First cruise ship arrives in still-snowy, rainy Juneau

It may have snowed in Juneau on Tuesday, but for the capital city’s tourism industry, summer is already here.


The Panama-flagged Carnival Miracle made port at the South Franklin Street Dock early Thursday morning, officially kicking off cruise ship season in Juneau.

As early as 6:45 a.m., vendor Greg Pilcher was setting up his booth near the Mt. Roberts Tramway.

“More people will be set up. I just always like to be the first one,” said Pilcher, who owns the whale-watching tour company Whale Tales.

The weather was warmer than it has been, but conditions were perfect to remind visitors that Juneau is a city in a rainforest. Sprinkling turned to drizzling, drizzling turned to pouring and pouring turned back to sprinkling in the minutes before passengers disembarked.

Carol Brown, who said she is visiting from Arizona, was one of the first passengers off the cruise ship at about 7:20 a.m. She said she was glad to be one of Juneau’s first cruise ship visitors this year.

“I think it’s great,” Brown said. “I know all the people were probably excited to see the first cruise ship come in.”

Abilene, Texas, resident Nick Klumb, said he was unaware that he was one of the first people to visit Juneau by cruise ship this season.

“I didn’t know it, but (it’s) kind of exciting,” said Klumb.

Brown remarked, “I can’t wait to do some shopping, and of course see your beautiful country — er, state.”

If Thursday’s visitors to Juneau were thinking of Alaska as a different country, they have an excuse. According to Carnival Cruise Line public relations manager Vance Gulliksen, the Carnival Miracle set out from Vancouver, B.C., and is traveling up the Inside Passage on this Alaska cruise before going back down to Seattle.

“It’s an eight-day cruise,” said Gulliksen. “This is a one-time voyage, like a special voyage.”

For the rest of the summer season, Gulliksen said, the 963-foot-long Carnival Miracle will be homeported in Seattle for its Alaska cruises.

Brown said Thursday was her first time visiting Juneau.

“Always wanted to go to Alaska and see it, and finally I said, ‘Well, might as well do it now,’” Brown said.

The first day of the cruise season is usually “average” for business, according to Pilcher, although weather conditions also have some effect.

“The weather’s pretty crummy, so ... it probably won’t be that great,” Pilcher predicted.

Whale Tales is one of many businesses that provide whale-watching tours in Juneau.

In spite of the weather, Klumb said he was ready to see some whales. “That’s where I’m headed,” Klumb said.

About one million people came to Juneau last year aboard cruise ships, according to Nancy Woizeschke, president and chief executive officer of the Juneau Convention and Visitors Bureau. She added that more and larger ships are scheduled to visit this year.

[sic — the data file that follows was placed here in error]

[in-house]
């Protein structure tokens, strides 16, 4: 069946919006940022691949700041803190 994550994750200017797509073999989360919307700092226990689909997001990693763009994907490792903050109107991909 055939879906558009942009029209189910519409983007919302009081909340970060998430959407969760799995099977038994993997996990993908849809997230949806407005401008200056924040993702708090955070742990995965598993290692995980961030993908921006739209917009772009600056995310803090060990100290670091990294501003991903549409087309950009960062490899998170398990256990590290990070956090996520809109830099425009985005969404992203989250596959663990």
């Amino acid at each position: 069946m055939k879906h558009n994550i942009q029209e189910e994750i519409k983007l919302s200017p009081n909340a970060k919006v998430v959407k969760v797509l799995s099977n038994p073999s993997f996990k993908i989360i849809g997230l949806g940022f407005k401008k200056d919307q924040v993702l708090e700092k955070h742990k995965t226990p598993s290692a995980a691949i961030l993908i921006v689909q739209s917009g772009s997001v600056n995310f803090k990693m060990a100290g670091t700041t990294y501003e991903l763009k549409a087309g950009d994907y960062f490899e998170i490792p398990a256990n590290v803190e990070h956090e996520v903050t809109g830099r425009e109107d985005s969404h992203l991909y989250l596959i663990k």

“We were close to the million mark last year, and we expect to be able to surpass that with the additional capacity this year,” said Woizeschke.

The Carnival Miracle itself has a passenger capacity of 2,124, as well as 934 onboard crew members, according to Miami-based Carnival’s website.

Woizeschke alluded to Carnival’s recent mishaps, with the saga of the Carnival Triumph, which was stranded for five days in the Gulf of Mexico in February with thousands of passengers on board, making national news. She said that despite Carnival’s bad press, she is happy to see the Carnival Miracle start off cruise season in Juneau and hopes its passengers have “a memorable experience for all the right reasons.”

Another cruise ship, Holland America Line’s MS Volendam, will make port in Juneau Friday afternoon, Woizeschke said.

After that, Juneau has no scheduled cruise ship stops until Tuesday — although one large ship, the Alaska Marine Highway System ferry M/V Malaspina, is set to dock downtown Saturday for tours, the annual Blessing of the Fleet, and a special Tracy Arm cruise as part of the AMHS’ 50th anniversary celebrations.

“Starting Tuesday, we’ll get multiple large ships per day, and then starting the week of the 12th is really when it starts kicking in,” Woizeschke said. This is Woizeschke’s first cruise season as president and CEO of the JCVB. Her predecessor, Lorene Palmer, became director of the Alaska Division of Economic Development late last year.

It is also the first full cruise season in which the JCVB will occupy the new downtown Visitor’s Center. That building opened late last June, more than a month into the season.


Mark D. Miller can be reached at